Dark Flag Phinehas

Album info



Label: Solid State Records

Genre: Rock

Subgenre: Metal

Album including Album cover


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FLAC 44.1 $ 10.60
  • 1Dark Flag04:11
  • 2Burning Bright04:26
  • 3I Saw the Bombs Fall03:33
  • 4The 38th Parallel02:11
  • 5Hell Below03:36
  • 6A War That Never Ends03:20
  • 7Break the Earth04:24
  • 8My Rosary03:27
  • 9The Arduous March01:26
  • 10Communion for Ravens03:36
  • 11Meaningless Names04:38
  • 12Know Death; Know Forever05:06
  • Total Runtime43:54

Info for Dark Flag

Phinehas’ concept record, Dark Flag, contemplates the horrendous assaults on human rights that reportedly occur in North Korea under the Kim regime. While the band do not take a political stance, the record focuses on the pain of human liberties being stripped away and the frustration that no one is taking responsibility. As a result, Dark Flag contains some of the most heartfelt and moving lyrics of the band’s career. “Meaningless Names,” one of the slow, melodic songs on the record, haunts with lines like “Counting days with each cell door creak” and “The deafening hush of waiting to die.” At the same time, the song also offers inspirational sentiments (“Hold fast to hope of another day,” “I have to believe something better awaits”).

Overall, there are more slower-tempo songs on Dark Flag than on previous releases, be they pure ballads or crooning metal. Attempting songs such as “A War That Never Ends” and “Break The Earth” might prove to be a weak point on other heavy bands’ records; the same cannot be said for Phinehas, who do the job masterfully. Of course, Phinehas wouldn’t be Phinehas if they didn’t continue to put forward tracks with insane finger-tapping, riffing and drumming. As always, the guitars on the faster songs (especially on “My Rosary” and “Burning Bright”) are dominant and impressive, while relying on the same formula as past Phinehas songs. Regardless, Dark Flag is cohesive, striking and beautiful through and through.

Sean McCulloch, vocals
Daniel Gailey, guitar
Bryce Kelley, bass
Lee Humerian, drums

earned their right in the metalcore community early on in their career. In 2010 they partnered with a crooked label and were promised guidance and support, but they quickly learned they were being coached down dead-end roads. If it were any other band, the path crumbling beneath them would have stopped them in their tracks.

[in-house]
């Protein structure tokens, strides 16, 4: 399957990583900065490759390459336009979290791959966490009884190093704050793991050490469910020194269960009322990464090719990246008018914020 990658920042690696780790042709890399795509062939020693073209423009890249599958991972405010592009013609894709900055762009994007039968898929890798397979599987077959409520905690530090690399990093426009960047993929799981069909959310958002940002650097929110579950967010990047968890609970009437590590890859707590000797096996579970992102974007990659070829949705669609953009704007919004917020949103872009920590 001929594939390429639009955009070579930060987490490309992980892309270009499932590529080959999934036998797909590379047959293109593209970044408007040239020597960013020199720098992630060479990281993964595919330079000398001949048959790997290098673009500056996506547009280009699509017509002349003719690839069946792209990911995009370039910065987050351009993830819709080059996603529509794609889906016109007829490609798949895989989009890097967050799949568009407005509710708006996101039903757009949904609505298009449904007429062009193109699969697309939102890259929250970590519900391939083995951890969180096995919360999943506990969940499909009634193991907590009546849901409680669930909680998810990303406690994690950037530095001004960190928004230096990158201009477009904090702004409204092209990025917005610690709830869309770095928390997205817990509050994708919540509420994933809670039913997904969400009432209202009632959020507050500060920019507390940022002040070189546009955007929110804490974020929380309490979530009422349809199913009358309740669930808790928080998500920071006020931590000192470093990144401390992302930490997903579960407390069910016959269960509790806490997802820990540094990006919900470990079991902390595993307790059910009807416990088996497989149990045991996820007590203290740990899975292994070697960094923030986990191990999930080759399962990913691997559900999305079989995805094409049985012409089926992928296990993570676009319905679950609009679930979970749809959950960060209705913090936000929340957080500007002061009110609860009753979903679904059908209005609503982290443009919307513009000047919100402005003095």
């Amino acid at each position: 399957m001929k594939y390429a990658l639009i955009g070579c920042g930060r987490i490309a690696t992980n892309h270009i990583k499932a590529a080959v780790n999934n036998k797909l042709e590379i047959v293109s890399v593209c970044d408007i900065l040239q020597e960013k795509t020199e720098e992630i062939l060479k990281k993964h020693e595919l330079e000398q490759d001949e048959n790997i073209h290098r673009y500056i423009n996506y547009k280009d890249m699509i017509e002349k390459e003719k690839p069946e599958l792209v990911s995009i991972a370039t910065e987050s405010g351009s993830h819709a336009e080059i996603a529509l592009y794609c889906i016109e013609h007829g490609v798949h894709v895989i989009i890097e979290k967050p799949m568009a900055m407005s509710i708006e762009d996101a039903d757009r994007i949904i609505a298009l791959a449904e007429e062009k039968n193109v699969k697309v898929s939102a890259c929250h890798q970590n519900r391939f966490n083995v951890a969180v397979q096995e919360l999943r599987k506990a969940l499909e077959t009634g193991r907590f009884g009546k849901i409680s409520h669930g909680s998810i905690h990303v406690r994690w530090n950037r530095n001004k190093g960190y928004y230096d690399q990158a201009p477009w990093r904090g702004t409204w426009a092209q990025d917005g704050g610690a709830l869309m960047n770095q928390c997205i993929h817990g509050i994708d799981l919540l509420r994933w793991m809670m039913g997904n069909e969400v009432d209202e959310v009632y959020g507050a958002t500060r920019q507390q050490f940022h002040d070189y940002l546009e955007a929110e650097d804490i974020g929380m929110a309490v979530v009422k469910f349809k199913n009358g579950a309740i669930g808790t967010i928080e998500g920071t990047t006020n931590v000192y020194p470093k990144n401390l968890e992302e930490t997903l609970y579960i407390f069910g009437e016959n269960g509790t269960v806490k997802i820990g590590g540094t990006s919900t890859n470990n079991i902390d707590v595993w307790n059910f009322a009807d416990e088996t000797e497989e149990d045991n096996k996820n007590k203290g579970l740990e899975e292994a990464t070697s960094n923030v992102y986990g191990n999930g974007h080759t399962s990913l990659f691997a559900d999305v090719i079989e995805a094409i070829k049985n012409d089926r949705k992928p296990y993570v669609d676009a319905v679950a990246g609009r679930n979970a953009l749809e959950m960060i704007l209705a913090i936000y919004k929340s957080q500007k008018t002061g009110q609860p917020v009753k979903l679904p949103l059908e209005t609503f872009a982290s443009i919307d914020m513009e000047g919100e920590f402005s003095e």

But instead of being held back by adversity, they thrived in spite of it. They tackled their own marketing and booked their own shows. They carved for themselves a new route through the wilderness, and the path they traveled not only made them stronger, but added the influence of resourcefulness to their sound.

Phinehas—comprised of Sean McCulloch, Daniel Gailey, Bryce Kelley, and Lee Humerian—has proven to be a band determined to move forward. And when Gailey joined the trio in 2014 and helped record their album Till The End, they realized they’d stumbled upon chemistry that could propel them even further. Since then Gailey and McCulloch have been collaborating, co-writing, and pushing each other to take their music to the next level. And their latest album, Dark Flag, is the embodiment of that learned ingenuity.

“The longer you are in a band the harder it is not to repeat yourself,” explains Gailey. “We pushed ourselves hard to retain our sound and then go a step further. We want to continue to earn the heaviness we’re playing.” They also earned a whole new team of support. With new management, booking, and a partnership with Solid State Records, they were able to focus exclusively on their metalcore dream.

Not only do they showcase that heaviness in guitar harmonies and aggressive melodies, but in the content they’re willing to approach. Each track off Dark Flag highlights, exposes, or wrestles with the inhumane confinements of the Kim Dynasty in North Korea. “Dark Flag is about the indoctrination that goes into any communist state,” explains McCulloch. “It’s about the abuse, isolation, and oppression its people feel.” The weight of the record in both sound and structure showcases a band unafraid to approach what’s often difficult to accept and easy to ignore. “The only hope we have is that when things get as dark as they are in North Korea, light has a chance to shine brighter. We have to believe that when things are broken they have a chance to be put back together,” explains McCulloch. “And during this process, I want to make sure that young people understand the history, what’s happening, and that the North Korean people deserve liberty from the Kim dynasty.”

Phinehas has worked hard to move forward, and their refusal to be confined has proven their ability to not only seek uncharted territory, but take it into their own hands and conquer it.

This album contains no booklet.

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